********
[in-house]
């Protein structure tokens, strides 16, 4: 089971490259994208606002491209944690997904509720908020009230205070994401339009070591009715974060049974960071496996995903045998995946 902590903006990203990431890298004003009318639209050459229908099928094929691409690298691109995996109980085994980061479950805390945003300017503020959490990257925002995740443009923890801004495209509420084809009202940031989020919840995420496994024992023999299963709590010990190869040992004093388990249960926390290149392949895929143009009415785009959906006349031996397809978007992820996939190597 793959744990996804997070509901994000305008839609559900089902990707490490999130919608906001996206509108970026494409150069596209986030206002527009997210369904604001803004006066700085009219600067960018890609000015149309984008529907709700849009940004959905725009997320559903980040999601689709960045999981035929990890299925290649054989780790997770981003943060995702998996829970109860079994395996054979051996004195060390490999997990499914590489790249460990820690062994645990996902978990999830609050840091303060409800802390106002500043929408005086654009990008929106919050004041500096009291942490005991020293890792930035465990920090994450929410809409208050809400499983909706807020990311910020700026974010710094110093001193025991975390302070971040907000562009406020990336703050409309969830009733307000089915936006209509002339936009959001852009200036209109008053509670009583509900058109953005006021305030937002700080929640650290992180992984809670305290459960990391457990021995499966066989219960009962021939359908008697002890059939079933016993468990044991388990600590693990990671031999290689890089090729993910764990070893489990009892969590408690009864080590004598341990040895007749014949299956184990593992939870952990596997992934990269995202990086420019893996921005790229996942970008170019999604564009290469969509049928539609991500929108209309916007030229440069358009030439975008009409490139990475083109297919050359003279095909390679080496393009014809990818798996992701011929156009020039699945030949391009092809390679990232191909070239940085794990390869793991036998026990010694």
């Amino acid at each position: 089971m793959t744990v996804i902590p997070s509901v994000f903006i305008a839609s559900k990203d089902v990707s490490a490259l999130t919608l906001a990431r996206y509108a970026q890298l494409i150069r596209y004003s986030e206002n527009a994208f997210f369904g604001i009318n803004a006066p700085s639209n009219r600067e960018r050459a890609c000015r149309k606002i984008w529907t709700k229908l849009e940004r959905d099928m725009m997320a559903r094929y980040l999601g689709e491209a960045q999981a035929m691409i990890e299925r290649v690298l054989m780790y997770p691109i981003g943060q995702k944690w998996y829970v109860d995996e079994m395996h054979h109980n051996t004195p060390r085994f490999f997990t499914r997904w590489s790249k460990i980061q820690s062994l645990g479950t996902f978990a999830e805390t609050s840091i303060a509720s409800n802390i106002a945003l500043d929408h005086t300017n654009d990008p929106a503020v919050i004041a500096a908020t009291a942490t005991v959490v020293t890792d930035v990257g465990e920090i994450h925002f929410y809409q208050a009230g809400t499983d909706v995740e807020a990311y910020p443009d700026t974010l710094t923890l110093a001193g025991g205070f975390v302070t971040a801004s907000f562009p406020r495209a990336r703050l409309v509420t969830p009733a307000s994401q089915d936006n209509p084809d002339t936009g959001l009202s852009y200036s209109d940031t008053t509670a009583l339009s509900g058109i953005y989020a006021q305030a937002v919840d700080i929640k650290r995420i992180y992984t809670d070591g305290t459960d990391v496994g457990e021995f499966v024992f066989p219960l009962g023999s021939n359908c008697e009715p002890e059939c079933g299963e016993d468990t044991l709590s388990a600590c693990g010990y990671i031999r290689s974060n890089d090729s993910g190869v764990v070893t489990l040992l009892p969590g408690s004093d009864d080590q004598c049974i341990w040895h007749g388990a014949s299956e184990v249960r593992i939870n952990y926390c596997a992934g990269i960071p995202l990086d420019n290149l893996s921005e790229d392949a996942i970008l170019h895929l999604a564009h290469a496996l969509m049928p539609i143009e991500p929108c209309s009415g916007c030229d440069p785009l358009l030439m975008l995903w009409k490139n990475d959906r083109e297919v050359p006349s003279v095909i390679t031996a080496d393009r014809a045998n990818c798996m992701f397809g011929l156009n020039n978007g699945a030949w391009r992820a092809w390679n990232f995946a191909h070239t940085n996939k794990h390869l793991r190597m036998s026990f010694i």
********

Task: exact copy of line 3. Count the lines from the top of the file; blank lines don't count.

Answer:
């Amino acid at each position: 089971m793959t744990v996804i902590p997070s509901v994000f903006i305008a839609s559900k990203d089902v990707s490490a490259l999130t919608l906001a990431r996206y509108a970026q890298l494409i150069r596209y004003s986030e206002n527009a994208f997210f369904g604001i009318n803004a006066p700085s639209n009219r600067e960018r050459a890609c000015r149309k606002i984008w529907t709700k229908l849009e940004r959905d099928m725009m997320a559903r094929y980040l999601g689709e491209a960045q999981a035929m691409i990890e299925r290649v690298l054989m780790y997770p691109i981003g943060q995702k944690w998996y829970v109860d995996e079994m395996h054979h109980n051996t004195p060390r085994f490999f997990t499914r997904w590489s790249k460990i980061q820690s062994l645990g479950t996902f978990a999830e805390t609050s840091i303060a509720s409800n802390i106002a945003l500043d929408h005086t300017n654009d990008p929106a503020v919050i004041a500096a908020t009291a942490t005991v959490v020293t890792d930035v990257g465990e920090i994450h925002f929410y809409q208050a009230g809400t499983d909706v995740e807020a990311y910020p443009d700026t974010l710094t923890l110093a001193g025991g205070f975390v302070t971040a801004s907000f562009p406020r495209a990336r703050l409309v509420t969830p009733a307000s994401q089915d936006n209509p084809d002339t936009g959001l009202s852009y200036s209109d940031t008053t509670a009583l339009s509900g058109i953005y989020a006021q305030a937002v919840d700080i929640k650290r995420i992180y992984t809670d070591g305290t459960d990391v496994g457990e021995f499966v024992f066989p219960l009962g023999s021939n359908c008697e009715p002890e059939c079933g299963e016993d468990t044991l709590s388990a600590c693990g010990y990671i031999r290689s974060n890089d090729s993910g190869v764990v070893t489990l040992l009892p969590g408690s004093d009864d080590q004598c049974i341990w040895h007749g388990a014949s299956e184990v249960r593992i939870n952990y926390c596997a992934g990269i960071p995202l990086d420019n290149l893996s921005e790229d392949a996942i970008l170019h895929l999604a564009h290469a496996l969509m049928p539609i143009e991500p929108c209309s009415g916007c030229d440069p785009l358009l030439m975008l995903w009409k490139n990475d959906r083109e297919v050359p006349s003279v095909i390679t031996a080496d393009r014809a045998n990818c798996m992701f397809g011929l156009n020039n978007g699945a030949w391009r992820a092809w390679n990232f995946a191909h070239t940085n996939k794990h390869l793991r190597m036998s026990f010694i």